“You’re a dumb idiot”
TriStar Pictures—in a bid to put Gene Wilder and Richard Pryor back onscreen together after Stir Crazy and Silver Streak proved successful a decade plus earlier—agreed to the former’s understandable stipulation. They’d act in See No Evil, Hear No Evil only if Wilder was allowed to take a crack at rewriting its script, one that already passed through two separate screenwriting teams and producer Marvin Worth‘s hands during preproduction. It makes sense: no one of their incomparable comedic stature would want to simply cash-in without ensuring some level of artistic integrity, right? Well, let’s just say I’d love to read the atrocity that was the original treatment because this borderline offensive buddy comedy is barely worth a rental fee let alone its 1989 ticket price regardless of Wilder’s assistance.
Born from a high-concept plotline putting a deaf man and blind man at the scene of a murder, director Arthur Hiller unfortunately possesses little to work with once the joke of his leads’ handicaps is introduced. I won’t deny that I laughed when Wilder’s hearing-impaired Dave Lyons yells at a truck driver who almost killed him while Pryor’s sightless Wally Karue screams back thinking he’s the one being berated. It’s hilarious. I even looked forward to watching their comedy of errors evolve from easy situational gags into smart writing and inventive set pieces. Not much later, however, all hope was lost as the same obvious joke repeats itself. Accused of homicide with only the memory of a woman’s backside and her perfume fragrance respectively, we’re to laugh because their arresting officer can’t comprehend why neither knows which he’s questioning.
Alan North‘s Braddock frustratingly shouts at Wilder behind his back only to receive silence from both in return. Gene’s character can’t read lips when he can’t see them and Pryor’s Wally knows the question isn’t directed at him since it’s about whether or not they “saw” a woman at the crime scene. So Braddock roars again and again, louder and louder. It’s like an Abbott and Costello bit—genuinely funny as a five-minute sketch, but excruciatingly tedious when drawn out over 90-minutes. Seriously, how many times did the filmmakers believe we’d laugh at the same exact situation before getting wise to the ruse? One? Two? Three? After they let the blind man lead a high-speed chase behind the wheel? After the deaf guy standing on the car’s hood can’t hear the parking brake release warning?
It’s a real shame because the plot has promise. Two fugitives from the law who only possess the sensory abilities of one man if they’re looking and listening in precisely the right direction at all times? Fending for themselves while the police and the killers serendipitously framing them for murder are on their tails? It’s gold as long as you have the wherewithal to make them into heroes above the dumb luck aftermath of obvious jokes. You can poke fun at their handicaps and embrace the inherent comedy, but also find a way for the burdens to give an advantage necessary to survive. Neither Hiller nor the six credited writers get this. They’d rather drop their leads into broadly painted situations that are only escapable after first falling prey to the issues each presents their afflictions.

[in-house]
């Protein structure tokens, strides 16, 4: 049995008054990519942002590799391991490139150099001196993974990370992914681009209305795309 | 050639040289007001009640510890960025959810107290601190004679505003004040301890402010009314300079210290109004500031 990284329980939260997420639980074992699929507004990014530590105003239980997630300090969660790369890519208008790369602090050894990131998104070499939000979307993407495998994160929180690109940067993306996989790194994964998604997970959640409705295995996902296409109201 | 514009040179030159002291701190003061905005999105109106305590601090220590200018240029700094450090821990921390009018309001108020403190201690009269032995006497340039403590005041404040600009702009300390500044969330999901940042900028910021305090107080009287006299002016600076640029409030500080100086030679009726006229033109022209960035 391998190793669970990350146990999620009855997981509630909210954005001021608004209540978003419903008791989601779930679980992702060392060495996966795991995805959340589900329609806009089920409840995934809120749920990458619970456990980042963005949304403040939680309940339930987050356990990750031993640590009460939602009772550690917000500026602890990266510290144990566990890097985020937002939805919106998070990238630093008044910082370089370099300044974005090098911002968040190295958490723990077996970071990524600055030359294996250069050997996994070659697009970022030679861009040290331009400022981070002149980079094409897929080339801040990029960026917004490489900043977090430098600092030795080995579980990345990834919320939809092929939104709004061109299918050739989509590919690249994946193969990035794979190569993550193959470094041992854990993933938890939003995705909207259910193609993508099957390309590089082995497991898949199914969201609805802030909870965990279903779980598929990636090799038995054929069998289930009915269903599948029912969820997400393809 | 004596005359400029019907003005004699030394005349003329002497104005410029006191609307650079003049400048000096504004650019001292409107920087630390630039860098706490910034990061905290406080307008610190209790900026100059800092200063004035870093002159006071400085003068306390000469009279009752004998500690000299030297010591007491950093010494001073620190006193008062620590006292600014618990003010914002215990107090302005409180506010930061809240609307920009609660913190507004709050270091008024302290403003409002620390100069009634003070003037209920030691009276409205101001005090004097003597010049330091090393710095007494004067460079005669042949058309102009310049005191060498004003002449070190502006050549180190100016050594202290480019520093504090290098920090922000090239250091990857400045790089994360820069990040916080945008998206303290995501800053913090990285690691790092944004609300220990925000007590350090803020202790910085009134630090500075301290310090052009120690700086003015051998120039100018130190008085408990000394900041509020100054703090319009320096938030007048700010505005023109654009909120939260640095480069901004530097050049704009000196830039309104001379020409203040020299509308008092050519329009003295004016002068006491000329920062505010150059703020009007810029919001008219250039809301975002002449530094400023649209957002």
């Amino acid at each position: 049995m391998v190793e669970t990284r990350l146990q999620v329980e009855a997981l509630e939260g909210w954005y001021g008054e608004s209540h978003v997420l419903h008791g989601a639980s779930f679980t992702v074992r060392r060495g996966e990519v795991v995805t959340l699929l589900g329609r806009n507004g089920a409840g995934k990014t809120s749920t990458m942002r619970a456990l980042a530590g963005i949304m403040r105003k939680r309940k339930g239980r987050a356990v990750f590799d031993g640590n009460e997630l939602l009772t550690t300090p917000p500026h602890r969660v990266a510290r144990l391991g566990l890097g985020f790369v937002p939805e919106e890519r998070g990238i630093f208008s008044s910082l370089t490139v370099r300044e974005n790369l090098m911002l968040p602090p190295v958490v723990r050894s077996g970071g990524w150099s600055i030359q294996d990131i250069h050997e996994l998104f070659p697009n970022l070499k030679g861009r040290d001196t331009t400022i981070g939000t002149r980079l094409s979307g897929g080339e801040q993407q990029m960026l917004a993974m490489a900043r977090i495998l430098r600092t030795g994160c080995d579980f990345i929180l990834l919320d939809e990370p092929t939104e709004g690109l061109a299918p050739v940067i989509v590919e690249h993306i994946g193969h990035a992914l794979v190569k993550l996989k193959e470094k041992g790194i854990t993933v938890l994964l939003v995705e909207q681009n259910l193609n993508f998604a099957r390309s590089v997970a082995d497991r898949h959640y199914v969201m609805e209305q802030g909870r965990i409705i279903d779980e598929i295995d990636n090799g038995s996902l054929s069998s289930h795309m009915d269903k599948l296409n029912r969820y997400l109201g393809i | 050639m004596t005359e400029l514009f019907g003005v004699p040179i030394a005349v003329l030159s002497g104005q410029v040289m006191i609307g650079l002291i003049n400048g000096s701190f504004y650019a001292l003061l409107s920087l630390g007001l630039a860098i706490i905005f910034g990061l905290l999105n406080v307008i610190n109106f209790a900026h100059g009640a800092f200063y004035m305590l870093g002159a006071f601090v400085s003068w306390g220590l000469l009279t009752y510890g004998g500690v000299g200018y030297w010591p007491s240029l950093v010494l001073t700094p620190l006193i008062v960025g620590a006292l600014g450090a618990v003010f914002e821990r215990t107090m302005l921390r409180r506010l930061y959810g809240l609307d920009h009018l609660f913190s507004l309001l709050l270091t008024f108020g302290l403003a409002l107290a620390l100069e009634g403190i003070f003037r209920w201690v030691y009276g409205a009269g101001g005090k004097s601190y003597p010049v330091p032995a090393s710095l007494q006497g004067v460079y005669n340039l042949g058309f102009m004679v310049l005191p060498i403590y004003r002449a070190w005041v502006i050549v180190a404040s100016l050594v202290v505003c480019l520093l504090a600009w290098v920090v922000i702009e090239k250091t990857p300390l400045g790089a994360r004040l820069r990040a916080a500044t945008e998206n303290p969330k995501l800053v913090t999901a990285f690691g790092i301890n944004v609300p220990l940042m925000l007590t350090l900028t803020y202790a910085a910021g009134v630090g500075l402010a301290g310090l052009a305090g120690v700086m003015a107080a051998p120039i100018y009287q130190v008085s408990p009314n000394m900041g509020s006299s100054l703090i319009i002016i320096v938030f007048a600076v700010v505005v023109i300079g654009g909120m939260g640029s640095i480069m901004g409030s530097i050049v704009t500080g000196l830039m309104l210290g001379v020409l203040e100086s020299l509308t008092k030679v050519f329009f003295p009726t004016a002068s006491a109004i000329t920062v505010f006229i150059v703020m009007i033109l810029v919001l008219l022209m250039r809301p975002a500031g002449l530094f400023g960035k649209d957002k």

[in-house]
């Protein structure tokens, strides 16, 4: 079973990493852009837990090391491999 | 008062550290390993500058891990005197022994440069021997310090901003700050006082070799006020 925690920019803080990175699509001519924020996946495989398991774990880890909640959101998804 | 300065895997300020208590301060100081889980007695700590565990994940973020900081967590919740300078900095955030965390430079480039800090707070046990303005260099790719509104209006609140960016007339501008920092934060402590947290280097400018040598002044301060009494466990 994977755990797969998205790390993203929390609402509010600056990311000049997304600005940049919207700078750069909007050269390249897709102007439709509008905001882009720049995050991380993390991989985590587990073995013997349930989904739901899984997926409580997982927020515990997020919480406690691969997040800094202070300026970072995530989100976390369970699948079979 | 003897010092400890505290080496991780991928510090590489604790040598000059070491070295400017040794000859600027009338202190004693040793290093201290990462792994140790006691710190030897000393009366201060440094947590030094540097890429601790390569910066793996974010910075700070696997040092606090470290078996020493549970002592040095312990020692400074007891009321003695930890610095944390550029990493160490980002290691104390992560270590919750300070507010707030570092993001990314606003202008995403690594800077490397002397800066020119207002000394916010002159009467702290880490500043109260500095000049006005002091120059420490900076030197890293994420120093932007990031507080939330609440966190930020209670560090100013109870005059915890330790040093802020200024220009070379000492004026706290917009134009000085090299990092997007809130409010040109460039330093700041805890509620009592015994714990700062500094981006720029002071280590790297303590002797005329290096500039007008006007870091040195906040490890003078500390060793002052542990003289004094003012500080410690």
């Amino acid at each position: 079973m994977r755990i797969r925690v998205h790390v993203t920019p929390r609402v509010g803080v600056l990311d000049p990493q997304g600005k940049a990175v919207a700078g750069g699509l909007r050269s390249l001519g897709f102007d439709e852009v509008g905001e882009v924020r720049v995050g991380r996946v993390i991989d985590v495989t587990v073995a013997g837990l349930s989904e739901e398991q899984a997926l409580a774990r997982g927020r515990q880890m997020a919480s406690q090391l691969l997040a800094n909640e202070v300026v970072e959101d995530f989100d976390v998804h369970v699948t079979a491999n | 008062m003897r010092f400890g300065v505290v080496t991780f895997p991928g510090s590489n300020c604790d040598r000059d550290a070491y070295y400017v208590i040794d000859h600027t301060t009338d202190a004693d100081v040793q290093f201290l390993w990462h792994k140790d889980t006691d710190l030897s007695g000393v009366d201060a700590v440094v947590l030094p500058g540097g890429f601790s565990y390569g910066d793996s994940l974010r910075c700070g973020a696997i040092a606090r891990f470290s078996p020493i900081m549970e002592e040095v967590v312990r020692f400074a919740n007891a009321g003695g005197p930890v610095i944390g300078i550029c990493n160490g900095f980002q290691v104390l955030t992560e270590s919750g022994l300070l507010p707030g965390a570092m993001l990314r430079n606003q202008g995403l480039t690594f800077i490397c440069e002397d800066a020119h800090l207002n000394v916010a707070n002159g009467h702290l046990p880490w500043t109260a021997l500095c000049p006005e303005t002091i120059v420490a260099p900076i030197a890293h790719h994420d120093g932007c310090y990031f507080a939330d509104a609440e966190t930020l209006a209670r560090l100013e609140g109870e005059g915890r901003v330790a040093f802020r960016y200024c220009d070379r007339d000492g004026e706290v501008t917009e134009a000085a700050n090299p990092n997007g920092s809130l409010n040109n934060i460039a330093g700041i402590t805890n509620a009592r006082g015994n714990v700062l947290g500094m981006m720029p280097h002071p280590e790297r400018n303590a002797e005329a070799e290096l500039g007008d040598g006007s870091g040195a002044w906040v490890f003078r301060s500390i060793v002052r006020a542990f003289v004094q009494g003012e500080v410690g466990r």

In other words: Dave and Wally can only reclaim their freedom if everyone searching for them is completely stupid. The cops must be imbecilic enough to let a deaf guy and blind guy elude custody; villains Eve (Joan Severance) and Kirgo (Kevin Spacey) must have big enough egos to constantly underestimate two people they have dead to rights countless times throughout the film. And not only that, but those two assassin/fixers have to have a boss who is—well, I won’t ruin Anthony Zerbe‘s Sutherland’s problem. I’ll simply purport that you’ll roll your eyes at the sheer audacity of how conveniently he’s written. At least Severance proves a strong feminine contrast to the men, though. Before she’s unceremoniously transformed into a purely sexual tool to titillate and be “mistakenly” groped by a dirty old blind man of course.
There are a couple of jokes that hit their mark, though. So it’s not a complete waste. Heck, it may be worth a view for Spacey’s over-the-top British smarm and weird protrusion on his cheek a quick Google search posits was a cyst he later had drained alone. Sadly there’s very little of worth beyond the occasional chuckle and viewing it may in fact diminish the adoration you have for Wilder and Pryor. I really hoped this would at least be a decent introduction to their cinematic partnership to lead me towards digging up the rest, yet here I am shaking my head at how juvenile the comedy was and how amateurish their performances. Both seem lost in a Stepford-esque haze of optimism, wide-eyed and innocent even when engaged in fisticuffs with a brutish bar patron.
Wilder wakes up halfway through to share his trademarked crazily manic delivery, but one can’t watch Pryor’s drunken performance without acknowledging his multiple sclerosis had already begun to dismantle motor functioning. These two comedians are better than this sloppily written escapade forcing them to trivialize sensory impairment. A couple attempts are made to delve deeper into the psychology of their ailments but nothing sticks emotively. Rather than sympathize with their plight after discovering neither was born handicapped, we simply use that knowledge to allow for a blind man to punch effectively because he knows the positions on a clock face we originally believed he’d never had the opportunity to see. There just isn’t enough onscreen for you to care about Dave and Wally’s wellbeing or nearly the amount of laughs to be worth your time.